International Women's Day 2023

Women in Wine
Anne Malasagne, Champagne AR Lenoble | Donatella Cinelli Colombini and Violante Gardini
Women in Wine
Roberta Bricolo, Gorgo | Marion Deimling, Schubert

Happy  International Women's Day 2023.

Here at Ellis, we have a number of wines made by women, and Colombini’s Casato Prime Donne winery is run entirely by women, a unique case in the whole of Italy:

  • Donatella Colombini, Montalcino, Italy: winemaker Valerie Lavigne
  • Dominio de Punctum, La Mancha: winemaker Ruth Fernandez
  • Domaine N&G Fèvre, Chablis: winemaker Natalie Fevre and daughter Julie Fevre
  • Domaine Alain Michelot, Nuits-St-Georges: winemaker Elodie Michelot
  • Domaine Marc Morey, Chassagne-Montrachet: winemaker Sabine Mollard
  • Domaine Jean Pascal, Puligny-Montrachet: winemaker Alexandra Pascal
  • Domaine Gour de Chaule, Gigondas: winemaker Stephanie Fumoso
    (she heads the organisation of female winemakers in the Rhone ‘Femmes Vignes Rhone’)
  • Domaine Morin Langaran, Picpoul de Pinet: winemaker Caroline Morin
  • Les Vignobles Foncalieu, Languedoc: winemaker Mélanie Loustalet
  • Hacienda el Ternero, Rioja Alta: winemaker Itziar López Casado
  • Schubert Vineyards, Martinborough, NZ: winemaker Marion Deimling
  • Azienda Agricola Crociani, Montepulciano, Italy: winemaker Susanna Crociani
  • Bodegas Tarón, Rioja, Spain: winemaker Laura Manzanos
  • Cake Wines, Adelaide Hills, Australia: winemaker Sarah Burvill
  • Mt Difficulty, Central Otago, New Zealand: Assistant Winemaker Margot Best
  • Tenuta Frecciarossa, Lombardy: owned and run by Valeria Radici Odero
  • Ses’Fikile Wines, Stellenbosch: winemaker and owner Nondumiso Pikashe
  • Bodegas Pinuaga, Toledo: run by Esther Pinuaga
  • Cantina Gorgo, Veneto: run by Roberta Bricolo
  • Balestri Valda, Veneto: Laura Rizzotto
  • Champagne AR Lenoble: Anne Malasagne
  • Famille Fabre, Languedoc: Clémence Fabre, Marketing & Export & Jeanne Fabre, Oenotourism
  • Amorim Family Estates,Dão: run by Luisa Amorim
  • Jean-Baptiste Adam, Alsace: Laure Adam
  • Château Peybonhomme les Tours, Bordeaux: Rachel Hubert
  • Domaine La Voûte du Verdus, Herault: Mélanie Estival

Continue reading for a potted history on women in wine, written by our Senior Buyer, Megan Clarke. 

Hopefully one day, the fact that a certain wine was made by a woman winemaker won’t have to be a talking point, it is not a novelty or a privilege, but just a fact. Of course women make wine, of course women make great wines. But the sad fact is that throughout history, women have been discouraged or forced out of wine.

Wine has often been synonymous with privileged men and the focus on women has generally been on the negative connotations of alcohol; women depicted as slovenly drunks, the perception of promiscuity, the fear of adultery etc. Yes, times have changed and there are more women in wine than ever before, but we’re still not there yet. The world of wine, unfortunately, is not the most diverse place, not just from a gender point of view, but also racially and economically.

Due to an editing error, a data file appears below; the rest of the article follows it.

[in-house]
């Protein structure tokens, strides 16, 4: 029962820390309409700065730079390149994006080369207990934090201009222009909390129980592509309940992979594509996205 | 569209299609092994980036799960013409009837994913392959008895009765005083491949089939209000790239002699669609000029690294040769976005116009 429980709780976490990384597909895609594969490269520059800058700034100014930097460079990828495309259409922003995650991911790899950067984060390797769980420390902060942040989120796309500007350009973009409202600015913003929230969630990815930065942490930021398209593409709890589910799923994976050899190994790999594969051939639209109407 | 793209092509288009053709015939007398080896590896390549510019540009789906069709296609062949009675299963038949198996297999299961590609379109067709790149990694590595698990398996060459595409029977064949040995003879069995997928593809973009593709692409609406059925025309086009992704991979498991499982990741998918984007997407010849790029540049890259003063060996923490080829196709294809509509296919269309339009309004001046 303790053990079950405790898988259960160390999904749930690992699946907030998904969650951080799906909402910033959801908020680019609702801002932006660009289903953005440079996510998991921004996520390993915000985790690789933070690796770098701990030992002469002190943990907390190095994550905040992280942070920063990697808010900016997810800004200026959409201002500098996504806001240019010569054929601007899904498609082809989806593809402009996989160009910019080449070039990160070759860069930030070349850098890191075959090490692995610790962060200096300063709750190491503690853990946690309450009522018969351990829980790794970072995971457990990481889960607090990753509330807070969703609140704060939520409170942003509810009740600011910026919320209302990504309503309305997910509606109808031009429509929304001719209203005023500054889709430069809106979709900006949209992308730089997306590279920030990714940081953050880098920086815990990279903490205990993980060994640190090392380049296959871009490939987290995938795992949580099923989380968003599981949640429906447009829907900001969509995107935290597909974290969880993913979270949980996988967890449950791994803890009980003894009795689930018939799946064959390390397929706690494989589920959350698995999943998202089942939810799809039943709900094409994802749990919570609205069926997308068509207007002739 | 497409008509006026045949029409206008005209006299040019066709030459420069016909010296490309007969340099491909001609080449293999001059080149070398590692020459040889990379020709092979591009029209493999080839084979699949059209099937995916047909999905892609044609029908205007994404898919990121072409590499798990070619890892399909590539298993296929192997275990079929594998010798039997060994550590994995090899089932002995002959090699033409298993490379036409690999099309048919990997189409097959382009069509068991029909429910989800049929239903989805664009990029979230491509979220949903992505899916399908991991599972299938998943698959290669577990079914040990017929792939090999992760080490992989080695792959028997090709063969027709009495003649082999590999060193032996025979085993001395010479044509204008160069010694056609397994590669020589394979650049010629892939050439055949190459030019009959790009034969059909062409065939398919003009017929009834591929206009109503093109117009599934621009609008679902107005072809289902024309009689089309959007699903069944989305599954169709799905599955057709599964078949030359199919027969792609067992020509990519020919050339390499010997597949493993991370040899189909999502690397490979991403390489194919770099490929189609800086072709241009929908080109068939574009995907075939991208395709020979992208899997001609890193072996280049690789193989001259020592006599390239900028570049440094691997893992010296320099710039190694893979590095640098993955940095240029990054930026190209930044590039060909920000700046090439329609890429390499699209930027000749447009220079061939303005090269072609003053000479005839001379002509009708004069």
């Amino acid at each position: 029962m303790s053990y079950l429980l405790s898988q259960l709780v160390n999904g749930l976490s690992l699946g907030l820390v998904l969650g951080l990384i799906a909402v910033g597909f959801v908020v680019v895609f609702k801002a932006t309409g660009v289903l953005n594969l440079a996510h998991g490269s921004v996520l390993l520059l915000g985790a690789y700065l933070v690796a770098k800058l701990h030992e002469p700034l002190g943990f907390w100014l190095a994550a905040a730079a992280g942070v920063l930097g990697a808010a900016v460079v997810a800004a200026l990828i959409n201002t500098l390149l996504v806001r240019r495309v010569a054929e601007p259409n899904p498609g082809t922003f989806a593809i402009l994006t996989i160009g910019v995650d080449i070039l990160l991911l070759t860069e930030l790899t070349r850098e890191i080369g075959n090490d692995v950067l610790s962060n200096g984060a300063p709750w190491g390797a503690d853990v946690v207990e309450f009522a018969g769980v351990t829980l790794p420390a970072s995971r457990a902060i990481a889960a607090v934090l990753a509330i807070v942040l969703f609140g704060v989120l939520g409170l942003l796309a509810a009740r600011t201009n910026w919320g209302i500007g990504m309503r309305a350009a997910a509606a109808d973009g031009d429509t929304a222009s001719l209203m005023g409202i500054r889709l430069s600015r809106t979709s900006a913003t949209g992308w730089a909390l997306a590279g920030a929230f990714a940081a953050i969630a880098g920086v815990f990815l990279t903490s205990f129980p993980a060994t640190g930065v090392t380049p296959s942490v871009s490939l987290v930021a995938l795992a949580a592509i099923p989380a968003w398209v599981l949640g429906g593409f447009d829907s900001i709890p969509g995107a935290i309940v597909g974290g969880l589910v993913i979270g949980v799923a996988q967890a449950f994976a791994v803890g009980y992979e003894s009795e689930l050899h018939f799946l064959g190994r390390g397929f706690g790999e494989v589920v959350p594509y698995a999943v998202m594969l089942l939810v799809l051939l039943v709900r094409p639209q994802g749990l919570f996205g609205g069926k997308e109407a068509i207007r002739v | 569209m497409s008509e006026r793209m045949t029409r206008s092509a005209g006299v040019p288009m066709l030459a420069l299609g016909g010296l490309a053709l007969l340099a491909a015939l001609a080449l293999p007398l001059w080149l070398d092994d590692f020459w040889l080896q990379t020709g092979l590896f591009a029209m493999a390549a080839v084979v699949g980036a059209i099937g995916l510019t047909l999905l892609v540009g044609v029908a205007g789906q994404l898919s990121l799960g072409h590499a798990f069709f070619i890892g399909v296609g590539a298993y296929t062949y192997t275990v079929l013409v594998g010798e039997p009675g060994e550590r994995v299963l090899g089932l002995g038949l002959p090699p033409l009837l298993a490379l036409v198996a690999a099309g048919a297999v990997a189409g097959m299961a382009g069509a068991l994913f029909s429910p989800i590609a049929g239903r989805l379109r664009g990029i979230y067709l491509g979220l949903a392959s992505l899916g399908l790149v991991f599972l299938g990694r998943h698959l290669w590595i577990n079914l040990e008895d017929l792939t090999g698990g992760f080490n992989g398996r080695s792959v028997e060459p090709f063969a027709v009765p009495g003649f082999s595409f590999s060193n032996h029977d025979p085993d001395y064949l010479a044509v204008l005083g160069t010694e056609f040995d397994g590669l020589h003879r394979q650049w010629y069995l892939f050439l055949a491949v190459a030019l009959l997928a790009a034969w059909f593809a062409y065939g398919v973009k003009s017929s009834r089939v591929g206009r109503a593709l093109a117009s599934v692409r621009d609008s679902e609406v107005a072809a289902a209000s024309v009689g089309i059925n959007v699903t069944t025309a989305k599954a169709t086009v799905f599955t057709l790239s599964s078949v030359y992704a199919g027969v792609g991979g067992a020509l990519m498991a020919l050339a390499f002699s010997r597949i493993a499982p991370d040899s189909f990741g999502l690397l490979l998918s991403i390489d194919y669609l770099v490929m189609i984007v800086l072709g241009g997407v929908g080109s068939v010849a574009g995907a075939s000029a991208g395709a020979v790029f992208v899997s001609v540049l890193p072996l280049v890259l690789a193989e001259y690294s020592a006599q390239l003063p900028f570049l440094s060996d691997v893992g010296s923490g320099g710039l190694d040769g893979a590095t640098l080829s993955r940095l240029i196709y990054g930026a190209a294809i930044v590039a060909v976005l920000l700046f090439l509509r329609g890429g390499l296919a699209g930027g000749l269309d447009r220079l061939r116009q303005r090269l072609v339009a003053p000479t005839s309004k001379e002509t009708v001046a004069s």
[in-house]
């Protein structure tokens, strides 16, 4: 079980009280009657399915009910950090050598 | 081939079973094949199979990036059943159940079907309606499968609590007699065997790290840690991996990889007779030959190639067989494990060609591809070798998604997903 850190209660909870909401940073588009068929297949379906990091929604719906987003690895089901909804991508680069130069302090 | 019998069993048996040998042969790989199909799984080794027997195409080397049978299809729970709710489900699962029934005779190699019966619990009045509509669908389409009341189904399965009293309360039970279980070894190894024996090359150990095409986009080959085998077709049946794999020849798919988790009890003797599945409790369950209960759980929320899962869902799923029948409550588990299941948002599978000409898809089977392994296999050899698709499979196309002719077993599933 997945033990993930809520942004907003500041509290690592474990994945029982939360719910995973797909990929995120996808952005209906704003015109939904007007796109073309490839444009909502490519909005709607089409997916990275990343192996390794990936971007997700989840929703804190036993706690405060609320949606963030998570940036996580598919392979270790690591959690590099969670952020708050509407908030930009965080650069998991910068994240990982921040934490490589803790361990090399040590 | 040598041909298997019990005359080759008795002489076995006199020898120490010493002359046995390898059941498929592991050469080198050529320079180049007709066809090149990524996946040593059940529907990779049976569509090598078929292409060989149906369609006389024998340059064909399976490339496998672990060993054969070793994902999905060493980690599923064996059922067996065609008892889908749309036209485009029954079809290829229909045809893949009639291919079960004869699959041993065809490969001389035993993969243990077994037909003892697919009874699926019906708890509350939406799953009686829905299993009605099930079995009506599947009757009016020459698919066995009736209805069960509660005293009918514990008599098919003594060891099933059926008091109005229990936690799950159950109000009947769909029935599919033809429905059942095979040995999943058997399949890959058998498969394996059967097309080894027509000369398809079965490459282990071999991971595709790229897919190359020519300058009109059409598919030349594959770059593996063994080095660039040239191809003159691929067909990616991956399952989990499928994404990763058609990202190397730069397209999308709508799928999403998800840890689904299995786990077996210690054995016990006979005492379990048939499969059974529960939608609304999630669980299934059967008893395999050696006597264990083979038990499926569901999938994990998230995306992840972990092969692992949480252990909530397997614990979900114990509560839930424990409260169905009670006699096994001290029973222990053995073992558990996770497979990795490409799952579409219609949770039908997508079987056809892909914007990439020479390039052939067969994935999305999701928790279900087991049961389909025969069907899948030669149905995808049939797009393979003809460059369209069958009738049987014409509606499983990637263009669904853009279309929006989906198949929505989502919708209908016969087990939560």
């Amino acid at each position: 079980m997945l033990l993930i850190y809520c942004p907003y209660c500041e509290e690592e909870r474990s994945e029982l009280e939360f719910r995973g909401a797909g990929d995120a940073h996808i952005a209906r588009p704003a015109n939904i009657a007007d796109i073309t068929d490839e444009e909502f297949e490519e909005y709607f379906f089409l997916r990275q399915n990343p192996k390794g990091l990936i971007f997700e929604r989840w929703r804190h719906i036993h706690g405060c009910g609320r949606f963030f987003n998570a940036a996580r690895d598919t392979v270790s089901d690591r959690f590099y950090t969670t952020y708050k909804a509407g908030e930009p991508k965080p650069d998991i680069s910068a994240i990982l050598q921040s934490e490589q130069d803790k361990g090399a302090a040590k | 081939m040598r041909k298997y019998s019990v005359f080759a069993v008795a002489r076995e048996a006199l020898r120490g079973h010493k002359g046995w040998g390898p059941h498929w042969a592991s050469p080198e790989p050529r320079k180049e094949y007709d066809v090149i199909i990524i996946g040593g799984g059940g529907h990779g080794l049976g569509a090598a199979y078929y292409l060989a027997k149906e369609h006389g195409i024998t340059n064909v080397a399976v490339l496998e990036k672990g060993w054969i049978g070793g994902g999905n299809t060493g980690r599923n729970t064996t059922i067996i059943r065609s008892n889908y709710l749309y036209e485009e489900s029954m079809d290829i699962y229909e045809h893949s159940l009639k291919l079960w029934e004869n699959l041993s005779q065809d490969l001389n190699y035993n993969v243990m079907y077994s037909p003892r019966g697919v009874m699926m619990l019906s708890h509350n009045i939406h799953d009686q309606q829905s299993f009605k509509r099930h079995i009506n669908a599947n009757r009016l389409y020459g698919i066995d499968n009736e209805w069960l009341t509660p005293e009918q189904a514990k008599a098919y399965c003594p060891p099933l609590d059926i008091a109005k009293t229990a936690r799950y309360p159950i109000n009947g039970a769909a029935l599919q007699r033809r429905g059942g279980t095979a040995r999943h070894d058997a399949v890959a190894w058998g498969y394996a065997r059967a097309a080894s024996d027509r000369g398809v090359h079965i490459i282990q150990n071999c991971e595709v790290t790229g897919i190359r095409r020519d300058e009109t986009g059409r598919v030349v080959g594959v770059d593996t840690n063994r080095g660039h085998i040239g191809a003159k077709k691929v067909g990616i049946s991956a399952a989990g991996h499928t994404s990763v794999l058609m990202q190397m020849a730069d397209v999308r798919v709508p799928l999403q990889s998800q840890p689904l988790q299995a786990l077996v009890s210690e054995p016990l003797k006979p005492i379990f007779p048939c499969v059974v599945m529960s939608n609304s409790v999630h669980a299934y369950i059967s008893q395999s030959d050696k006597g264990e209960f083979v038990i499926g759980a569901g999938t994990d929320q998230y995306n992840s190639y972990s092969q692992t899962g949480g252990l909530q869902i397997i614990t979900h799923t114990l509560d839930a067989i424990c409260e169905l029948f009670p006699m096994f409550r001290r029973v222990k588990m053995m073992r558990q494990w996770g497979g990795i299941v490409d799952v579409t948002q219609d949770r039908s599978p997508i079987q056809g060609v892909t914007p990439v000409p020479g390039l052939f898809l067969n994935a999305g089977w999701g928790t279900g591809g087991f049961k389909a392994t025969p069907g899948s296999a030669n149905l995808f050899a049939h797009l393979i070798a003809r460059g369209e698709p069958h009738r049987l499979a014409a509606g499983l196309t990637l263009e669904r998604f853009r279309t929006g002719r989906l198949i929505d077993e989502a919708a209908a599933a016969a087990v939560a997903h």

Focussing, for now, on gender, let’s take a look at the history of women in wine, or rather, the lack thereof. For my research on this, I found Women of Wine: The Rise of Women in the Global Wine Industry by Ann Matasar very useful and would wholeheartedly recommend.

Going back as far as Ancient Egypt, we can see the difference afforded to men and women with regards to wine. Upper-class Egyptian men would have jars of wine placed in their tombs after they die to allow them to be able to enjoy life after death. The wealthier the man, the more wine they would have in their tomb, wine was found in the tomb of King Tutankhamun (even though he was only a teenager). Women, however, were not allowed wine in their tombs, for fear that they would get drunk and act in a promiscuous fashion in the afterlife.

The ancient Greeks were the first to establish a male-only drinking club, called a Symposia. During these clubs, wealthy men would convene to drink wine, women were allowed in but only to serve the wine or as prostitutes.

In early Roman times women were not permitted to drink for fear it would cause inappropriate behaviour. If a woman was suspected of drinking, a man could kiss her on the lips to see if he could taste the wine on her. Women were to be sentenced to death if found to be drinking. In the times of Romulus for example, it was recorded that a Roman girl who stole the keys to the wine cellar and got drunk was starved to death. Another was killed by her husband by being hit with a stick until death. These severe restrictions did lift to the point that Livia, the wife of the first Roman emperor Augustus, was said to have reached a very old age thanks to her favourite wine, the Pucinum. The Roman drinking clubs were known as Convivia and centred on food, drink and camaraderie and were, of course, male only.